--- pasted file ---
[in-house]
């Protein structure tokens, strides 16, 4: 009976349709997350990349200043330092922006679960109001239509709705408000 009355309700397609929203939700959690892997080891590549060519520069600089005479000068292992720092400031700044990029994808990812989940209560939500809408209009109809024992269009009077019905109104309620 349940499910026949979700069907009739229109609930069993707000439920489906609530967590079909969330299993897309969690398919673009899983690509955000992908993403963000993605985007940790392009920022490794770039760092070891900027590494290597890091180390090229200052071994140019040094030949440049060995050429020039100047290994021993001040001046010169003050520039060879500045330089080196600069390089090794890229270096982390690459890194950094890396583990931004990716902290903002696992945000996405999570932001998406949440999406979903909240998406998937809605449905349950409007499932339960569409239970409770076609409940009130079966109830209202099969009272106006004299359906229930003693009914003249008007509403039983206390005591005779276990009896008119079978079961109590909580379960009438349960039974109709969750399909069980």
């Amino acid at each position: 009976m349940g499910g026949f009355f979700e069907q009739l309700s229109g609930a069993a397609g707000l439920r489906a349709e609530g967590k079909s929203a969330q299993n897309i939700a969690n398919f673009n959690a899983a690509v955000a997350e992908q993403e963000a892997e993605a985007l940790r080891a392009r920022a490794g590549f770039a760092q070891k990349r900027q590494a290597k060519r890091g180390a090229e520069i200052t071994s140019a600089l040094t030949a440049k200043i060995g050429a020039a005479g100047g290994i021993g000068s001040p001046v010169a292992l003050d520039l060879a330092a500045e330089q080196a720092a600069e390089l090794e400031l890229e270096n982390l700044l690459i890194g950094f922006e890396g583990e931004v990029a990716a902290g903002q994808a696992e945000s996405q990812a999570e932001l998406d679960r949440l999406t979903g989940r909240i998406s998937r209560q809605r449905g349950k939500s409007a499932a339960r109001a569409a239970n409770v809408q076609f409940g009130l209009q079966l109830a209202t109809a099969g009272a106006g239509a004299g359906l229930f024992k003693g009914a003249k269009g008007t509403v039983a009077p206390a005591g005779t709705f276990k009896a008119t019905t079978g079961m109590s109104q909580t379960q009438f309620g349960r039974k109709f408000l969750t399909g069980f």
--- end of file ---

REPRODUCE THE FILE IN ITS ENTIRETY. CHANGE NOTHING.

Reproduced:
[in-house]
């Protein structure tokens, strides 16, 4: 009976349709997350990349200043330092922006679960109001239509709705408000 009355309700397609929203939700959690892997080891590549060519520069600089005479000068292992720092400031700044990029994808990812989940209560939500809408209009109809024992269009009077019905109104309620 349940499910026949979700069907009739229109609930069993707000439920489906609530967590079909969330299993897309969690398919673009899983690509955000992908993403963000993605985007940790392009920022490794770039760092070891900027590494290597890091180390090229200052071994140019040094030949440049060995050429020039100047290994021993001040001046010169003050520039060879500045330089080196600069390089090794890229270096982390690459890194950094890396583990931004990716902290903002696992945000996405999570932001998406949440999406979903909240998406998937809605449905349950409007499932339960569409239970409770076609409940009130079966109830209202099969009272106006004299359906229930003693009914003249008007509403039983206390005591005779276990009896008119079978079961109590909580379960009438349960039974109709969750399909069980």
């Amino acid at each position: 009976m349940g499910g026949f009355f979700e069907q009739l309700s229109g609930a069993a397609g707000l439920r489906a349709e609530g967590k079909s929203a969330q299993n897309i939700a969690n398919f673009n959690a899983a690509v955000a997350e992908q993403e963000a892997e993605a985007l940790r080891a392009r920022a490794g590549f770039a760092q070891k990349r900027q590494a290597k060519r890091g180390a090229e520069i200052t071994s140019a600089l040094t030949a440049k200043i060995g050429a020039a005479g100047g290994i021993g000068s001040p001046v010169a292992l003050d520039l060879a330092a500045e330089q080196a720092a600069e390089l090794e400031l890229e270096n982390l700044l690459i890194g950094f922006e890396g583990e931004v990029a990716a902290g903002q994808a696992e945000s996405q990812a999570e932001l998406d679960r949440l999406t979903g989940r909240i998406s998937r209560q809605r449905g349950k939500s409007a499932a339960r109001a569409a239970n409770v809408q076609f409940g009130l209009q079966l109830a209202t109809a099969g009272a106006g239509a004299g359906l229930f024992k003693g009914a003249k269009g008007t509403v039983a009077p206390a005591g005779t709705f276990k009896a008119t019905t079978g079961m109590s109104q909580t379960q009438f309620g349960r039974k109709f408000l969750t399909g069980f």